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© Timothy Wai
Publication : PloS one

High-throughput analysis of stimulus-evoked behaviors in Drosophila larva reveals multiple modality-specific escape strategies.

Scientific Fields
Diseases
Organisms
Applications
Technique

Published in PloS one - 01 Jan 2013

Ohyama T, Jovanic T, Denisov G, Dang TC, Hoffmann D, Kerr RA, Zlatic M,

Link to Pubmed [PMID] – 23977118

Link to DOI – 10.1371/journal.pone.0071706

PLoS One 2013 ; 8(8): e71706

All organisms react to noxious and mechanical stimuli but we still lack a complete understanding of cellular and molecular mechanisms by which somatosensory information is transformed into appropriate motor outputs. The small number of neurons and excellent genetic tools make Drosophila larva an especially tractable model system in which to address this problem. We developed high throughput assays with which we can simultaneously expose more than 1,000 larvae per man-hour to precisely timed noxious heat, vibration, air current, or optogenetic stimuli. Using this hardware in combination with custom software we characterized larval reactions to somatosensory stimuli in far greater detail than possible previously. Each stimulus evoked a distinctive escape strategy that consisted of multiple actions. The escape strategy was context-dependent. Using our system we confirmed that the nociceptive class IV multidendritic neurons were involved in the reactions to noxious heat. Chordotonal (ch) neurons were necessary for normal modulation of head casting, crawling and hunching, in response to mechanical stimuli. Consistent with this we observed increases in calcium transients in response to vibration in ch neurons. Optogenetic activation of ch neurons was sufficient to evoke head casting and crawling. These studies significantly increase our understanding of the functional roles of larval ch neurons. More generally, our system and the detailed description of wild type reactions to somatosensory stimuli provide a basis for systematic identification of neurons and genes underlying these behaviors.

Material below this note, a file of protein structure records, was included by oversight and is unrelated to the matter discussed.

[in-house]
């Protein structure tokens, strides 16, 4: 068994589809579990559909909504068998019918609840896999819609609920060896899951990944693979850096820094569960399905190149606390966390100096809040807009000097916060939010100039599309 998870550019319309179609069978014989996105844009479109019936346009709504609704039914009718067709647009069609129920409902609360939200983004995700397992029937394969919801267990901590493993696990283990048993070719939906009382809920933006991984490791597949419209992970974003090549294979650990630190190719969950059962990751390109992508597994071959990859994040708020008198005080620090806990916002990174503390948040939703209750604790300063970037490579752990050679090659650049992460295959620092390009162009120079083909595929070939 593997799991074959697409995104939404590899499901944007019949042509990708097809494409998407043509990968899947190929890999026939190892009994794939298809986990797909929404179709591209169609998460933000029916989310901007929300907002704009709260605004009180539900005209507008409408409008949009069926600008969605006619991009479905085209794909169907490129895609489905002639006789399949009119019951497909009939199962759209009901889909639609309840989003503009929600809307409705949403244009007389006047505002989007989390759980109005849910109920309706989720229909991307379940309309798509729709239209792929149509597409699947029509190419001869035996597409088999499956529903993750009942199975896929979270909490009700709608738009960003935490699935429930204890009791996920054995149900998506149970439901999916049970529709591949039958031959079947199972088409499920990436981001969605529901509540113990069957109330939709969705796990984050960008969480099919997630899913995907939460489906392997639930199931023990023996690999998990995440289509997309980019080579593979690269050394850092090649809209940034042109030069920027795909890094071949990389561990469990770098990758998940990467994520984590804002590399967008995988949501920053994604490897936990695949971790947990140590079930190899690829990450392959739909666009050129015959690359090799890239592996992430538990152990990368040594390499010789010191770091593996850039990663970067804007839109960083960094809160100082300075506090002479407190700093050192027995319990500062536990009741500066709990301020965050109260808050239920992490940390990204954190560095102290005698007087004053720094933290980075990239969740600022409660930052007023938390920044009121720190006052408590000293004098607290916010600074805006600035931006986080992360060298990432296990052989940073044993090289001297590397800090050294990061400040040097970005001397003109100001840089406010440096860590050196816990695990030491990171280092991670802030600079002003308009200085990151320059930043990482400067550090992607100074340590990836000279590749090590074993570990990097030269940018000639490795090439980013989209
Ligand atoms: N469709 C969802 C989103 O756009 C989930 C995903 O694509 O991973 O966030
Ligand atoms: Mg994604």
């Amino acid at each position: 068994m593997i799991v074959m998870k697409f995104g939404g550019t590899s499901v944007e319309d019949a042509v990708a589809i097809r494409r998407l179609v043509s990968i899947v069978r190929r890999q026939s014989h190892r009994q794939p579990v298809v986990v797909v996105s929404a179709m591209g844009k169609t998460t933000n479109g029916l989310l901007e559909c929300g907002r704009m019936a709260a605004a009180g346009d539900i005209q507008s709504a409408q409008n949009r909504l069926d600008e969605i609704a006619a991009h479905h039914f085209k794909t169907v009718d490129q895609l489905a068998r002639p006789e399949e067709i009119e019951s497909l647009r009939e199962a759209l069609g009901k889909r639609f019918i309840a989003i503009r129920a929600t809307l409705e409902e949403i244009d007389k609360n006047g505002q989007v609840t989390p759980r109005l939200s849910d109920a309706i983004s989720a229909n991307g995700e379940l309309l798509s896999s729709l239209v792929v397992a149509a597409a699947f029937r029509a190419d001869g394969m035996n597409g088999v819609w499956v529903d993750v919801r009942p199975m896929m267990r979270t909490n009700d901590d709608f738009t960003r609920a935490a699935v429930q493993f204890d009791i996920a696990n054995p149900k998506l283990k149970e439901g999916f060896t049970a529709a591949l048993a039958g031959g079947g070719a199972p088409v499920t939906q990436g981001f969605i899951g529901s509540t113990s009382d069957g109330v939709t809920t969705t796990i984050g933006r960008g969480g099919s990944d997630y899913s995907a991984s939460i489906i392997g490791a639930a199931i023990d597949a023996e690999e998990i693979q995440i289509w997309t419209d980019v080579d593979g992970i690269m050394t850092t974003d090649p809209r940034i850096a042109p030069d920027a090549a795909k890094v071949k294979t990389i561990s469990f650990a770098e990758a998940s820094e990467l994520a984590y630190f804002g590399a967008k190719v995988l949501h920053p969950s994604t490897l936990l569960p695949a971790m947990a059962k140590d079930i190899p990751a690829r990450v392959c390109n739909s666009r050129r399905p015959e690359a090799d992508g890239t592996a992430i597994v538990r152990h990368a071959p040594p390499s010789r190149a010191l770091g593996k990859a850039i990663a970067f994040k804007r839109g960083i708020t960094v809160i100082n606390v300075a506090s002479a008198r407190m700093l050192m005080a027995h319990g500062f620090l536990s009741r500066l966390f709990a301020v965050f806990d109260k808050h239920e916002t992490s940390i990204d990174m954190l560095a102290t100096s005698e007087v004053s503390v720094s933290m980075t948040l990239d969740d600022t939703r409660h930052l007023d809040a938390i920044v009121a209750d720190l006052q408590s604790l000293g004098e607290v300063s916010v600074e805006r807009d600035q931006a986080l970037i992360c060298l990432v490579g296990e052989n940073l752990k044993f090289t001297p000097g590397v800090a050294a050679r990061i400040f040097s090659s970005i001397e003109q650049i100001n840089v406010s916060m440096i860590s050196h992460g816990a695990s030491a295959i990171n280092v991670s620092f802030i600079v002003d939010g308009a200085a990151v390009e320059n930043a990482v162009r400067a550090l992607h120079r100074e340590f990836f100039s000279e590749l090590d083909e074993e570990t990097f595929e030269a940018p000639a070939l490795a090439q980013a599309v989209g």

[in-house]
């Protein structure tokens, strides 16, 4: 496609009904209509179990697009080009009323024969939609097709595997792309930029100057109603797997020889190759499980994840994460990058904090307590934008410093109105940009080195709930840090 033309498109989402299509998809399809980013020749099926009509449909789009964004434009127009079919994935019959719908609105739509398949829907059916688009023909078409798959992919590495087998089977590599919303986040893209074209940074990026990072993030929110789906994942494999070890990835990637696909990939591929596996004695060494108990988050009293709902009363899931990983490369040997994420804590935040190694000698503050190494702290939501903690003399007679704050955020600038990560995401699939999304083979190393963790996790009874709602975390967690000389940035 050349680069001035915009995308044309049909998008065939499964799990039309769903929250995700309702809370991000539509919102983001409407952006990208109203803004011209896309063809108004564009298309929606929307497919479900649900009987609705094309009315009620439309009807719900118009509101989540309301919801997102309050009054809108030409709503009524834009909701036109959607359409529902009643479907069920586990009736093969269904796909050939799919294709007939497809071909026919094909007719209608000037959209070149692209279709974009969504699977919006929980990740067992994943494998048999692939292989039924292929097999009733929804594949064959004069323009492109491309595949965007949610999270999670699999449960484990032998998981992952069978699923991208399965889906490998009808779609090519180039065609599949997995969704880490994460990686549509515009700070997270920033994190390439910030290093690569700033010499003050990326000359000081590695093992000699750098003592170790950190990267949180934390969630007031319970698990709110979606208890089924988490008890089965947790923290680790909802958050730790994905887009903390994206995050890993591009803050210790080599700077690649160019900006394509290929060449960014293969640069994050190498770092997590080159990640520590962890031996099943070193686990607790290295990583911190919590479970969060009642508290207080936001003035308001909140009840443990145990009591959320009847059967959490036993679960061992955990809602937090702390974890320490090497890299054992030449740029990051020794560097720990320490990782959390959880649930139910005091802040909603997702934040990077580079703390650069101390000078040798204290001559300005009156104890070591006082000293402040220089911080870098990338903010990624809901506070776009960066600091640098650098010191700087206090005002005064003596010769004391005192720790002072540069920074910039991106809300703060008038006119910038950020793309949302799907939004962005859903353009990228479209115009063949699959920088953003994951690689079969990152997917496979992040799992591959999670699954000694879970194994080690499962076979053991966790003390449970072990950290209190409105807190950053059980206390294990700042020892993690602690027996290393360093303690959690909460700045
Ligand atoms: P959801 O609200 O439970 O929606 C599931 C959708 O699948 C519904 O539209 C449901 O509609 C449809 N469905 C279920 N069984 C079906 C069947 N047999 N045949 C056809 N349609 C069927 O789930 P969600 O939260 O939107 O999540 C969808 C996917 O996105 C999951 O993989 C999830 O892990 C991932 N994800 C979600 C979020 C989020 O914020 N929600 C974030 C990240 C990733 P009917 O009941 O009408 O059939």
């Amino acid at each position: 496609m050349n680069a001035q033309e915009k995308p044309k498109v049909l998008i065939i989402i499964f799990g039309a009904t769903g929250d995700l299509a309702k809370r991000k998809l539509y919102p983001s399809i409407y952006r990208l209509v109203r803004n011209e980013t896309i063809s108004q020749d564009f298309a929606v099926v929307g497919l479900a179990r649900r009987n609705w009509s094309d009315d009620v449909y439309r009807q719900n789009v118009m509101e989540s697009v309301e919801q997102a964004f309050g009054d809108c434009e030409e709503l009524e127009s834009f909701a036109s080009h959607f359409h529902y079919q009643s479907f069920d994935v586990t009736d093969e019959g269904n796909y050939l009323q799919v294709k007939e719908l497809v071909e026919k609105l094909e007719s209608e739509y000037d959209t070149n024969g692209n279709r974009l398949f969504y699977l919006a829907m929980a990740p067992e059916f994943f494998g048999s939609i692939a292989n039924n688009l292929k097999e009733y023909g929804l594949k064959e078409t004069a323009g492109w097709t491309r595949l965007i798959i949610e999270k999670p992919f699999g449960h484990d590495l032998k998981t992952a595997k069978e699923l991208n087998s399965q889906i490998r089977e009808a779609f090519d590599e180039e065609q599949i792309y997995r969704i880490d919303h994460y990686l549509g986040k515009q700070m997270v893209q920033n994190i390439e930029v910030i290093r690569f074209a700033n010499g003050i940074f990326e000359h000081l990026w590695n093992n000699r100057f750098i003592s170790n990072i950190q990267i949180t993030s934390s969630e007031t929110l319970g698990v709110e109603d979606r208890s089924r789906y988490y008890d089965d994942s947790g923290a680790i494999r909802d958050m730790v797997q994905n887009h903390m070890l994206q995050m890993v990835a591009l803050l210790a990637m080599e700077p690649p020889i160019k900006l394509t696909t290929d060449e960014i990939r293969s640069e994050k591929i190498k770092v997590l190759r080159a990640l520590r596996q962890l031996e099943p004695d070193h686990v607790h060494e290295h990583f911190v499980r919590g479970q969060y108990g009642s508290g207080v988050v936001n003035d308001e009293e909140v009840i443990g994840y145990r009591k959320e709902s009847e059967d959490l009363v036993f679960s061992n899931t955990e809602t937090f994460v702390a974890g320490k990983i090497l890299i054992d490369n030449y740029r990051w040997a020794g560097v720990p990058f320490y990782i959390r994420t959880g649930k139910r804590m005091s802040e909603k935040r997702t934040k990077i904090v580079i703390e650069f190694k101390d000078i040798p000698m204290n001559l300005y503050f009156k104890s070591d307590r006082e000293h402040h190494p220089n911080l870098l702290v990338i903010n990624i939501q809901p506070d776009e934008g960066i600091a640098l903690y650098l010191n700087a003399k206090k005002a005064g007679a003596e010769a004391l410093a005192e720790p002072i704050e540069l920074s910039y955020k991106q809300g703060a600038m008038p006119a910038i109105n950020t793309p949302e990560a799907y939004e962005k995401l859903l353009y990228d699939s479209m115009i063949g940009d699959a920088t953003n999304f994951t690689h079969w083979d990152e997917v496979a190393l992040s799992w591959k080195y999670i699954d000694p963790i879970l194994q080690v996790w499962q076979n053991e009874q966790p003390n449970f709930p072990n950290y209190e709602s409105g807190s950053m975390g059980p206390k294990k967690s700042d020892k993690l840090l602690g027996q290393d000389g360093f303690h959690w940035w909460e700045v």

https://pubmed.ncbi.nlm.nih.gov/23977118